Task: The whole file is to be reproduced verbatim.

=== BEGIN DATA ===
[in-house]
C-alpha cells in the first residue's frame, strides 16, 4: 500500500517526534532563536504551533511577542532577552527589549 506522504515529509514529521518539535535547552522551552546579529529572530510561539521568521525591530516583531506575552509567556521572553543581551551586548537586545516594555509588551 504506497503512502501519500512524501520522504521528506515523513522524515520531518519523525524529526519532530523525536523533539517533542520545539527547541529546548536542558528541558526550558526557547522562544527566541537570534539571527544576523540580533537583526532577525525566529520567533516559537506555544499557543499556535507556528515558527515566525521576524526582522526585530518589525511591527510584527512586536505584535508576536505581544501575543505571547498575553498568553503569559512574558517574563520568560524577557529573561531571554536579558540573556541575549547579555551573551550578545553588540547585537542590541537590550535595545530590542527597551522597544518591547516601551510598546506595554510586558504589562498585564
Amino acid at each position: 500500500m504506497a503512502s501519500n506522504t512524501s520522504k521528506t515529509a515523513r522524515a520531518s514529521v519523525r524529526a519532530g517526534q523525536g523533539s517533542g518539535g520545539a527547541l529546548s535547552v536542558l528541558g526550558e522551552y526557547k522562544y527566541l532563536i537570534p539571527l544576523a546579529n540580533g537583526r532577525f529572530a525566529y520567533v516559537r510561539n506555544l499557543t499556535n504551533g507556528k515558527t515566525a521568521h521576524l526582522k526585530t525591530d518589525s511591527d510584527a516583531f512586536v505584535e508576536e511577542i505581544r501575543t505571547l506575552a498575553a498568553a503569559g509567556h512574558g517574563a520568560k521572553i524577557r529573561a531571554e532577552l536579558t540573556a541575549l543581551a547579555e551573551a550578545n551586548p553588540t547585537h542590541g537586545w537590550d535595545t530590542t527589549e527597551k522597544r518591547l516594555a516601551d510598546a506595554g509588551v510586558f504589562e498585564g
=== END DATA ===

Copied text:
[in-house]
C-alpha cells in the first residue's frame, strides 16, 4: 500500500517526534532563536504551533511577542532577552527589549 506522504515529509514529521518539535535547552522551552546579529529572530510561539521568521525591530516583531506575552509567556521572553543581551551586548537586545516594555509588551 504506497503512502501519500512524501520522504521528506515523513522524515520531518519523525524529526519532530523525536523533539517533542520545539527547541529546548536542558528541558526550558526557547522562544527566541537570534539571527544576523540580533537583526532577525525566529520567533516559537506555544499557543499556535507556528515558527515566525521576524526582522526585530518589525511591527510584527512586536505584535508576536505581544501575543505571547498575553498568553503569559512574558517574563520568560524577557529573561531571554536579558540573556541575549547579555551573551550578545553588540547585537542590541537590550535595545530590542527597551522597544518591547516601551510598546506595554510586558504589562498585564
Amino acid at each position: 500500500m504506497a503512502s501519500n506522504t512524501s520522504k521528506t515529509a515523513r522524515a520531518s514529521v519523525r524529526a519532530g517526534q523525536g523533539s517533542g518539535g520545539a527547541l529546548s535547552v536542558l528541558g526550558e522551552y526557547k522562544y527566541l532563536i537570534p539571527l544576523a546579529n540580533g537583526r532577525f529572530a525566529y520567533v516559537r510561539n506555544l499557543t499556535n504551533g507556528k515558527t515566525a521568521h521576524l526582522k526585530t525591530d518589525s511591527d510584527a516583531f512586536v505584535e508576536e511577542i505581544r501575543t505571547l506575552a498575553a498568553a503569559g509567556h512574558g517574563a520568560k521572553i524577557r529573561a531571554e532577552l536579558t540573556a541575549l543581551a547579555e551573551a550578545n551586548p553588540t547585537h542590541g537586545w537590550d535595545t530590542t527589549e527597551k522597544r518591547l516594555a516601551d510598546a506595554g509588551v510586558f504589562e498585564g